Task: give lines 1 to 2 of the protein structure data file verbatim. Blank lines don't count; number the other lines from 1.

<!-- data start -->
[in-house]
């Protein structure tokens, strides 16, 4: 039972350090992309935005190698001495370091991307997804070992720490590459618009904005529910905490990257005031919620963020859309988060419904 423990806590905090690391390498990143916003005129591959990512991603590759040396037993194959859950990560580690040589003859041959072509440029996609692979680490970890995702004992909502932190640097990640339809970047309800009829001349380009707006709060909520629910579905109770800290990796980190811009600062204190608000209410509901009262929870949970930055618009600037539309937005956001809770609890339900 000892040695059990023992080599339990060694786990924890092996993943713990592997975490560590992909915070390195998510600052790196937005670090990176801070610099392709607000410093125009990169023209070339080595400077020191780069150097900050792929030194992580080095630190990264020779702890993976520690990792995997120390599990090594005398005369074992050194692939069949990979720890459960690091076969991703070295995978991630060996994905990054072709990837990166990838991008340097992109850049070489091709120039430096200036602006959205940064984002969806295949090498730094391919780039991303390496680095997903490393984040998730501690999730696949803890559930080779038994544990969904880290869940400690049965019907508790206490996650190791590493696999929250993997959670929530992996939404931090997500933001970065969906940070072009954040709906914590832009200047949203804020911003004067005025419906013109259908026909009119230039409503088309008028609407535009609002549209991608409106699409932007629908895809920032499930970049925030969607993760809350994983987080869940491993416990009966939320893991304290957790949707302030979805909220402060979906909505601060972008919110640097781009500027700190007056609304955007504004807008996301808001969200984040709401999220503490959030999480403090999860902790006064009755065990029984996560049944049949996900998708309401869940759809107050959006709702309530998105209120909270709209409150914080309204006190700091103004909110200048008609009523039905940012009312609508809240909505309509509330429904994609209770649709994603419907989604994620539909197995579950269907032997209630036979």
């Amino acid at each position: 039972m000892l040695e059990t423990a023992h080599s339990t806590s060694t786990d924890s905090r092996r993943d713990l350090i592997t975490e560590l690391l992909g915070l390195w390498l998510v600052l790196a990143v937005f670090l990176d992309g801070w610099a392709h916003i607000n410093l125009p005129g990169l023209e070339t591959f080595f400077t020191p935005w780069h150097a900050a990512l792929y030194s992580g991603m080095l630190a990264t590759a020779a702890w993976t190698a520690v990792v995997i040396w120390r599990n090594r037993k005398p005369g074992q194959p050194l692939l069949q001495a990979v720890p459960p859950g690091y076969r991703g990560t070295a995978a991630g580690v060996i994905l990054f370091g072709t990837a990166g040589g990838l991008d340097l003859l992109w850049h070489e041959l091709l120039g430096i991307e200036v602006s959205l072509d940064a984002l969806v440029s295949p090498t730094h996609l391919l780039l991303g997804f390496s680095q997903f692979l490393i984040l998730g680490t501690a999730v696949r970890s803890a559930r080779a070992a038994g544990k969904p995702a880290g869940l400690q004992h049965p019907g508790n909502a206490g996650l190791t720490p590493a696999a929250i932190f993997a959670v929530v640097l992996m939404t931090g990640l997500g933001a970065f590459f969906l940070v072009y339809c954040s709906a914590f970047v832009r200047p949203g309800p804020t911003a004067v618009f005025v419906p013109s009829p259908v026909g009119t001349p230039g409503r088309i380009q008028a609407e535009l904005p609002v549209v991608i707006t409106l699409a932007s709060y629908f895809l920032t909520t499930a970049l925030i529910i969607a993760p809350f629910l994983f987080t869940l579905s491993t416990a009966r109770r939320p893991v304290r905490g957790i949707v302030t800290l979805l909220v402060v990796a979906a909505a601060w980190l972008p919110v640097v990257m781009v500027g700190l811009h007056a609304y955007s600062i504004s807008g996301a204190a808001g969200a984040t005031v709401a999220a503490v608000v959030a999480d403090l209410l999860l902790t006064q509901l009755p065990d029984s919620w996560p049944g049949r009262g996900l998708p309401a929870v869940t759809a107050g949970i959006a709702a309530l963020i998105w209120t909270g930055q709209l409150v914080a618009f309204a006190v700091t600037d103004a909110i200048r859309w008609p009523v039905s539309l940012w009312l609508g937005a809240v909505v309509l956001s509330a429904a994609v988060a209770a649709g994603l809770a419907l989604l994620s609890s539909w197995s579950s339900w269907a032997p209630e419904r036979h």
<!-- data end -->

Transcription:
[in-house]
């Protein structure tokens, strides 16, 4: 039972350090992309935005190698001495370091991307997804070992720490590459618009904005529910905490990257005031919620963020859309988060419904 423990806590905090690391390498990143916003005129591959990512991603590759040396037993194959859950990560580690040589003859041959072509440029996609692979680490970890995702004992909502932190640097990640339809970047309800009829001349380009707006709060909520629910579905109770800290990796980190811009600062204190608000209410509901009262929870949970930055618009600037539309937005956001809770609890339900 000892040695059990023992080599339990060694786990924890092996993943713990592997975490560590992909915070390195998510600052790196937005670090990176801070610099392709607000410093125009990169023209070339080595400077020191780069150097900050792929030194992580080095630190990264020779702890993976520690990792995997120390599990090594005398005369074992050194692939069949990979720890459960690091076969991703070295995978991630060996994905990054072709990837990166990838991008340097992109850049070489091709120039430096200036602006959205940064984002969806295949090498730094391919780039991303390496680095997903490393984040998730501690999730696949803890559930080779038994544990969904880290869940400690049965019907508790206490996650190791590493696999929250993997959670929530992996939404931090997500933001970065969906940070072009954040709906914590832009200047949203804020911003004067005025419906013109259908026909009119230039409503088309008028609407535009609002549209991608409106699409932007629908895809920032499930970049925030969607993760809350994983987080869940491993416990009966939320893991304290957790949707302030979805909220402060979906909505601060972008919110640097781009500027700190007056609304955007504004807008996301808001969200984040709401999220503490959030999480403090999860902790006064009755065990029984996560049944049949996900998708309401869940759809107050959006709702309530998105209120909270709209409150914080309204006190700091103004909110200048008609009523039905940012009312609508809240909505309509509330429904994609209770649709994603419907989604994620539909197995579950269907032997209630036979």